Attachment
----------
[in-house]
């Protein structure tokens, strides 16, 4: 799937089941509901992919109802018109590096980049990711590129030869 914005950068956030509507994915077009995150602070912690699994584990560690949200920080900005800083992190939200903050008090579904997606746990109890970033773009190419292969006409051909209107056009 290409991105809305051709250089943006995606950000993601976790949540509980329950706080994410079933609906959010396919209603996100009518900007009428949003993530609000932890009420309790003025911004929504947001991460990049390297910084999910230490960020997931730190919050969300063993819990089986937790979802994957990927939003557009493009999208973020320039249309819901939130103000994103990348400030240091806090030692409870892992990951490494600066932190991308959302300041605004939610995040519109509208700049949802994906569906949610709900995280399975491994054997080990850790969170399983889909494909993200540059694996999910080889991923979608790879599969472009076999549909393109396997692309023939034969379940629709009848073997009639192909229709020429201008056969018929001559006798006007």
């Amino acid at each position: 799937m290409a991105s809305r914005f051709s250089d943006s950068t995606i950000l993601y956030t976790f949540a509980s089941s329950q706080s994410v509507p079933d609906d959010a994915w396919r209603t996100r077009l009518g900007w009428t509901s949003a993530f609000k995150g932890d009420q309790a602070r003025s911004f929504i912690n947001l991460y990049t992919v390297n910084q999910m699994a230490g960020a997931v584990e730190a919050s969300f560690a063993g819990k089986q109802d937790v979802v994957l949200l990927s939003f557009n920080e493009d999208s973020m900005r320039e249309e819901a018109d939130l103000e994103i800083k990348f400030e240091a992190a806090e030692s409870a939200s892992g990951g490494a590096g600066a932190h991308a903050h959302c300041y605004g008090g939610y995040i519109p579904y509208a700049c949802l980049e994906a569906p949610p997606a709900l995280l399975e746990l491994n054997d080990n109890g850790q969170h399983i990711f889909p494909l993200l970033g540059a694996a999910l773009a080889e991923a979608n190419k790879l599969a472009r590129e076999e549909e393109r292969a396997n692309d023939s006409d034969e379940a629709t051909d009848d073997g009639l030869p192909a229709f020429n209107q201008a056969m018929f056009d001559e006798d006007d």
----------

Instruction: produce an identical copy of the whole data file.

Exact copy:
[in-house]
């Protein structure tokens, strides 16, 4: 799937089941509901992919109802018109590096980049990711590129030869 914005950068956030509507994915077009995150602070912690699994584990560690949200920080900005800083992190939200903050008090579904997606746990109890970033773009190419292969006409051909209107056009 290409991105809305051709250089943006995606950000993601976790949540509980329950706080994410079933609906959010396919209603996100009518900007009428949003993530609000932890009420309790003025911004929504947001991460990049390297910084999910230490960020997931730190919050969300063993819990089986937790979802994957990927939003557009493009999208973020320039249309819901939130103000994103990348400030240091806090030692409870892992990951490494600066932190991308959302300041605004939610995040519109509208700049949802994906569906949610709900995280399975491994054997080990850790969170399983889909494909993200540059694996999910080889991923979608790879599969472009076999549909393109396997692309023939034969379940629709009848073997009639192909229709020429201008056969018929001559006798006007």
């Amino acid at each position: 799937m290409a991105s809305r914005f051709s250089d943006s950068t995606i950000l993601y956030t976790f949540a509980s089941s329950q706080s994410v509507p079933d609906d959010a994915w396919r209603t996100r077009l009518g900007w009428t509901s949003a993530f609000k995150g932890d009420q309790a602070r003025s911004f929504i912690n947001l991460y990049t992919v390297n910084q999910m699994a230490g960020a997931v584990e730190a919050s969300f560690a063993g819990k089986q109802d937790v979802v994957l949200l990927s939003f557009n920080e493009d999208s973020m900005r320039e249309e819901a018109d939130l103000e994103i800083k990348f400030e240091a992190a806090e030692s409870a939200s892992g990951g490494a590096g600066a932190h991308a903050h959302c300041y605004g008090g939610y995040i519109p579904y509208a700049c949802l980049e994906a569906p949610p997606a709900l995280l399975e746990l491994n054997d080990n109890g850790q969170h399983i990711f889909p494909l993200l970033g540059a694996a999910l773009a080889e991923a979608n190419k790879l599969a472009r590129e076999e549909e393109r292969a396997n692309d023939s006409d034969e379940a629709t051909d009848d073997g009639l030869p192909a229709f020429n209107q201008a056969m018929f056009d001559e006798d006007d």